• Yisrael Beiteinu: This right-wing party, led by hawkish foreign minister Avigdor Lieberman, was the third-largest in the current Knesset and played a prominent role in the government. Recently, the party has adopted a more vocal position on the exemption of Arabs and ultra-Orthodox from military service.
  • Labour: After years of falling support, Labour will be looking to capitalise on the renewed interest in socioeconomic issues following the socioeconomic protests of 2011. Under the new leadership of Shelly Yachimovich, a former journalist with a strong record on social issues, Labour has sought to reclaim its social-democratic brand and has succeeded in re-energising its activist base, on which it will rely upon in the upcoming election.
  • Shas: Although the ultra-Orthodox Sephardic party has been led by Eli Yishai for over a decade, Shas has been unable to recreate the popular fervour it possessed under its previous political leader Aryeh Deri in the 1990s. Shas will try to energise its supporters against public anger at ultra-Orthodox exemption from military service, and in defence of welfare benefits that favour its constituents.
  • Meretz: Following widespread disillusionment with the peace process after the eruption of the second Palestinian intifada, the left wing, secular Meretz became an almost inconsequential political faction. Under the new leadership of Zehava Galon, the party could enhance its power to a small degree with the support of upper-middle class liberal and Kibbutz voters.
  • Atzmaut: After splitting from Labour, five MKs under the leadership of Defence Minister Ehud Barak formed this new centrist faction, which is now essentially a vehicle to return Ehud Barak to the Knesset so he can remain as Defence Minister. However, in some polls, the party does not succeed in crossing the electoral threshold (2% of the votes).
  • Yesh Atid (‘There is a Future’): The entry of former journalist Yair Lapid into politics may be one of the biggest changes in the next Knesset. Lapid has positioned himself as a centrist outsider and will run on a consensual messages of social responsibility and equality of the social burden. Recent polls predict the new party may receive up to 10-12 seats, but it is unclear whether the party will be able to sustain its momentum once the campaign heats up.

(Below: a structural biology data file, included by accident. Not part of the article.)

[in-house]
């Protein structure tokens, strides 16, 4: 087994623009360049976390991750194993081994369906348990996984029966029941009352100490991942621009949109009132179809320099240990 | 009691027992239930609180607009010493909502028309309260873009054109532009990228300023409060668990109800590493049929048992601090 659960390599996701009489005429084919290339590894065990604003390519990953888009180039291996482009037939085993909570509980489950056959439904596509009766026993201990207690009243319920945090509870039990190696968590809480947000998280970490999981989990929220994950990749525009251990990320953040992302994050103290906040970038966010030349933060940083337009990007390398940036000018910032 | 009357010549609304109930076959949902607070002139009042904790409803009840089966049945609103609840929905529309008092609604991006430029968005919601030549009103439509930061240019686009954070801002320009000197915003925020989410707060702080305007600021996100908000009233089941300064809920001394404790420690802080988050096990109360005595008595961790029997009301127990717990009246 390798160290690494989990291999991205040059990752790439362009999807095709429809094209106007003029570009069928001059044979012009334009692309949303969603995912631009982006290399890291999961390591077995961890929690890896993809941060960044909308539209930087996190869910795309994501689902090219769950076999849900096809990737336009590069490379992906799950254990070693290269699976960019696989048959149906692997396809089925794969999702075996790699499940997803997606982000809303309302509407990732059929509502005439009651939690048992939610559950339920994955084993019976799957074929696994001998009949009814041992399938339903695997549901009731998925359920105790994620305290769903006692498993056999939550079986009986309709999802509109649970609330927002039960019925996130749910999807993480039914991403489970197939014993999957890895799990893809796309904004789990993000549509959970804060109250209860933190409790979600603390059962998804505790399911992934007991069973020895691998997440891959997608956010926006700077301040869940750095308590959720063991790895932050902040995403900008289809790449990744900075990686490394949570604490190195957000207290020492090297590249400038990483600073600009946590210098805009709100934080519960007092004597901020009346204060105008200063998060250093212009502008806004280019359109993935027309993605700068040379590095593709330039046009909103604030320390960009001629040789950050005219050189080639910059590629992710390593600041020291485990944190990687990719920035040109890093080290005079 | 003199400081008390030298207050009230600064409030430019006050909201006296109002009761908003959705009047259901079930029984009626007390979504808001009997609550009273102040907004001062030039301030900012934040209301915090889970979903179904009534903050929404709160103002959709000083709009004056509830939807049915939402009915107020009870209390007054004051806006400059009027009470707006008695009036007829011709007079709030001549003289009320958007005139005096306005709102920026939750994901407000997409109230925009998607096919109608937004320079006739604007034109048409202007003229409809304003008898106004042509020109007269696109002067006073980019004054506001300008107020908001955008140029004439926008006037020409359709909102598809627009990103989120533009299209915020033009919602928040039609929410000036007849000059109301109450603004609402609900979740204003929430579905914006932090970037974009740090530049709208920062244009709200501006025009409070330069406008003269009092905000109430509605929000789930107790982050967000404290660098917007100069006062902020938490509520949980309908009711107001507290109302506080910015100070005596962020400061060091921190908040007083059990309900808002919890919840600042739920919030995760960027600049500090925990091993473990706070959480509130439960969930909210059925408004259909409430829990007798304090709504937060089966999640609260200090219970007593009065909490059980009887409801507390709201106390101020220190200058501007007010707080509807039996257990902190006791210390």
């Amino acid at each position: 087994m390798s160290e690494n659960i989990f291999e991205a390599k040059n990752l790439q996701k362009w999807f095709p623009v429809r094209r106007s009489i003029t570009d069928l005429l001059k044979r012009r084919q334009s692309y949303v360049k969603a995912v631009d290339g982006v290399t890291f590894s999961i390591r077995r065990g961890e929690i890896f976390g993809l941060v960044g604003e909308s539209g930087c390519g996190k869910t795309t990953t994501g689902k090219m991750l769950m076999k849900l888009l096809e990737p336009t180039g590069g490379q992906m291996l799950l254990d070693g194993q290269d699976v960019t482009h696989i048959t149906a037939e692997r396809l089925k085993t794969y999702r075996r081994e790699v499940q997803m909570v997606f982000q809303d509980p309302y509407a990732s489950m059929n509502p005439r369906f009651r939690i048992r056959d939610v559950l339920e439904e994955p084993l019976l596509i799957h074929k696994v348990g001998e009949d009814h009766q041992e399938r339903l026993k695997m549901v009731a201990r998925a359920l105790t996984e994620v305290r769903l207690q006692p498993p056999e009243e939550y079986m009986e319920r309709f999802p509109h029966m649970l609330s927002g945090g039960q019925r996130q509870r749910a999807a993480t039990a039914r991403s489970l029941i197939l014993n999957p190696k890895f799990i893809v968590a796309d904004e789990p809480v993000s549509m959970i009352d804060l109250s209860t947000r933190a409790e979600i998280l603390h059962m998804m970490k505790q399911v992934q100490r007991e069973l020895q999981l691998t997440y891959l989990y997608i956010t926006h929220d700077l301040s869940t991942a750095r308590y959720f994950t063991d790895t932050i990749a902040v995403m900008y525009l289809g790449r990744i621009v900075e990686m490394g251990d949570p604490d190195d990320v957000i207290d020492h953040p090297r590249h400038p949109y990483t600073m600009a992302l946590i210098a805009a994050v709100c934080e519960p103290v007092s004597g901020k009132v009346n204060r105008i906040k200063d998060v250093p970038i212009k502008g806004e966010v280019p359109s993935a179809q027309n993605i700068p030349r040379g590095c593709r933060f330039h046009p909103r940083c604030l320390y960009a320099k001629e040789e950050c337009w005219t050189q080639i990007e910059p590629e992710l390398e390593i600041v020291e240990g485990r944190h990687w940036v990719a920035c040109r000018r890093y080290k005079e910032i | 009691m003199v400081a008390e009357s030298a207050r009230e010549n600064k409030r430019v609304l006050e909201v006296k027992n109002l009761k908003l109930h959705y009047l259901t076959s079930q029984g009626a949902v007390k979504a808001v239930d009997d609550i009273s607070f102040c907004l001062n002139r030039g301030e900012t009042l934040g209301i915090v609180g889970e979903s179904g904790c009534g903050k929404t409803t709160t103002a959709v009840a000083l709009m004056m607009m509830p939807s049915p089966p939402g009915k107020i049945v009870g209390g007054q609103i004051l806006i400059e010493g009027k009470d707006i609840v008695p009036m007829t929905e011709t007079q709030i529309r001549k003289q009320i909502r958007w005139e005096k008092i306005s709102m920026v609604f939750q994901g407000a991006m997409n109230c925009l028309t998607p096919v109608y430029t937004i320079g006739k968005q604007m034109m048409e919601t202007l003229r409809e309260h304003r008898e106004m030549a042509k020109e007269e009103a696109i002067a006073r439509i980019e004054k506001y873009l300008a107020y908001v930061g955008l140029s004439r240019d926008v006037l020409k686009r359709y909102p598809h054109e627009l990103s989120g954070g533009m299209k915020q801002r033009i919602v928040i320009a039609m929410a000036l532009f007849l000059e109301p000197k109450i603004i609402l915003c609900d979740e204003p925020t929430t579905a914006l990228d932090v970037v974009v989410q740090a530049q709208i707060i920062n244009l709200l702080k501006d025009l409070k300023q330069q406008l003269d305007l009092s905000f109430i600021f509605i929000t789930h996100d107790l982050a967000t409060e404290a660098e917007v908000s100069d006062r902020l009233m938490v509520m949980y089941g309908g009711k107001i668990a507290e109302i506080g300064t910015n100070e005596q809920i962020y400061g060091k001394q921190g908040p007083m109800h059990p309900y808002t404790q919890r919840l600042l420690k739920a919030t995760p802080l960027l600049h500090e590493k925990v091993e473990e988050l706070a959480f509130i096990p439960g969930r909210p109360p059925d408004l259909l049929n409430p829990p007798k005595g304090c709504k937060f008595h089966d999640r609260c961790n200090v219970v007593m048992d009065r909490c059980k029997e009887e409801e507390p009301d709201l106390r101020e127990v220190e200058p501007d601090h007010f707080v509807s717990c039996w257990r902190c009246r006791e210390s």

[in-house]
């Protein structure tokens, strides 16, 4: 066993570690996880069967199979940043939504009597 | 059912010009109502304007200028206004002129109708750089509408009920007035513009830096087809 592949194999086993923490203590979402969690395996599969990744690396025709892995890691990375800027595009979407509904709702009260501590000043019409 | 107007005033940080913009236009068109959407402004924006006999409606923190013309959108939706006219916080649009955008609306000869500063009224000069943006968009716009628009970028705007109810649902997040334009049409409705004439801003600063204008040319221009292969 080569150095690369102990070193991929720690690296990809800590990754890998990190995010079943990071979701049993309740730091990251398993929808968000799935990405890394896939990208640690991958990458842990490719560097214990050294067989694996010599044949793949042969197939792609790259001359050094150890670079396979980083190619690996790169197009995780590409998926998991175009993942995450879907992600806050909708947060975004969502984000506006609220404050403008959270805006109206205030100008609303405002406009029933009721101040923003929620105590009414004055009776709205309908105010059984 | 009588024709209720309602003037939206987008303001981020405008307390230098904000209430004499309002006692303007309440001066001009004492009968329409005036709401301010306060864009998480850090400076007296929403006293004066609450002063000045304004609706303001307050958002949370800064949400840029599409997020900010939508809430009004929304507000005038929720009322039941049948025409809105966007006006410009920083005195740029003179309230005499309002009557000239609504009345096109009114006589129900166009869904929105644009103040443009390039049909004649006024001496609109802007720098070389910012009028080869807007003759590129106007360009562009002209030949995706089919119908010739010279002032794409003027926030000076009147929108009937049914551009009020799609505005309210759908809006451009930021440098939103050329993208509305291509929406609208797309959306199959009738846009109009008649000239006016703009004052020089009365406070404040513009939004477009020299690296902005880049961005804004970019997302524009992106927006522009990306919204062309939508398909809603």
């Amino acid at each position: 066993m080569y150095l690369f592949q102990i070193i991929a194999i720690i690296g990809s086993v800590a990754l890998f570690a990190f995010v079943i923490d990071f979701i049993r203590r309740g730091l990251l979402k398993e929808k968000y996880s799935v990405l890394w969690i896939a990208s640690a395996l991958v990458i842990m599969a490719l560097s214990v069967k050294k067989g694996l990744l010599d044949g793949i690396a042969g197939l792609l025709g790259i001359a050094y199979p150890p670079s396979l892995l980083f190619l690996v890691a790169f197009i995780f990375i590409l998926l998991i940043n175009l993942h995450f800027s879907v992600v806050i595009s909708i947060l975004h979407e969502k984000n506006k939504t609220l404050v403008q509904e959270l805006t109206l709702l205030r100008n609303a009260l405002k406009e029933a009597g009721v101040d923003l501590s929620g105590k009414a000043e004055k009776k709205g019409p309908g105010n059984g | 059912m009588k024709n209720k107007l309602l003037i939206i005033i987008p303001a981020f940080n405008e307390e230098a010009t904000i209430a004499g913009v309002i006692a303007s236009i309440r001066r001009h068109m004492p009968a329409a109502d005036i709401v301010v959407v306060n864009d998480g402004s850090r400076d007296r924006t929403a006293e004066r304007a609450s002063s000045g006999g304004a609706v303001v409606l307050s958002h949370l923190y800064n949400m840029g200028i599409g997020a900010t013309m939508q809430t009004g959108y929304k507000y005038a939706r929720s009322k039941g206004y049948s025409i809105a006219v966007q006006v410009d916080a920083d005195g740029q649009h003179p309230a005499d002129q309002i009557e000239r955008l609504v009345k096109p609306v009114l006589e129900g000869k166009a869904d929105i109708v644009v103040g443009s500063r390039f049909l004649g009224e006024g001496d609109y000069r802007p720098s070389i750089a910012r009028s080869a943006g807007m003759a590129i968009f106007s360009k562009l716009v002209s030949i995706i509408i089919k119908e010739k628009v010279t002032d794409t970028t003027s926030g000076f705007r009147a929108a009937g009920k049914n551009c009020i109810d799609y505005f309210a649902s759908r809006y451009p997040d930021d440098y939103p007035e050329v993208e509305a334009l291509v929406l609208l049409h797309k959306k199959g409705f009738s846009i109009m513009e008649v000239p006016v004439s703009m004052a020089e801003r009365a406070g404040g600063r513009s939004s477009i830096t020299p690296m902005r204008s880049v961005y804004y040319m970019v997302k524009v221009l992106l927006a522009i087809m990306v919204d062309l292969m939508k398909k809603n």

• Smaller parties
    • United Torah Judaism: An ultra-Orthodox Ashkenazi party.
    • National Union: A right-wing national religious party with strong support from voters in West Bank settlements.
    • Mafdal: Another right-wing national religious party with strong support from voters in West Bank settlements.
    • Ra’am-Ta’al: A national-Islamic Arab party promoting an end to Israel presence in the West Bank and recognition of Arab-Israelis as national minority. Ahmad Tibi is the faction’s most prominent MK.
    • Hadash: A Jewish-Arab socialist party supporting Israeli-Arab peace and promoting a left-wing socioeconomic agenda.
    • Balad: An Arab nationalist party led by MK Jamal Zahalka.

Further reading:

  • We will be posting all the latest polling in the polling section of the website.
  • Our elections spotlight section with analysis, news updates and podcasts is now live.
  • Read our recent analyses on Likud, Labour and Kadima.
  • Read our recent in depth analysis of the 2011 social protest movement published by the social-democratic journal, ‘Renewal’, ‘The Other Israel – The Politics of the Social Protests.’
  • For regular updates from Israel, follow BICOM on twitter @britainisrael, and our Israel based staff @richard_pater, @toby_greene_
  • Sign up for our daily briefing via our homepage, www.bicom.org.uk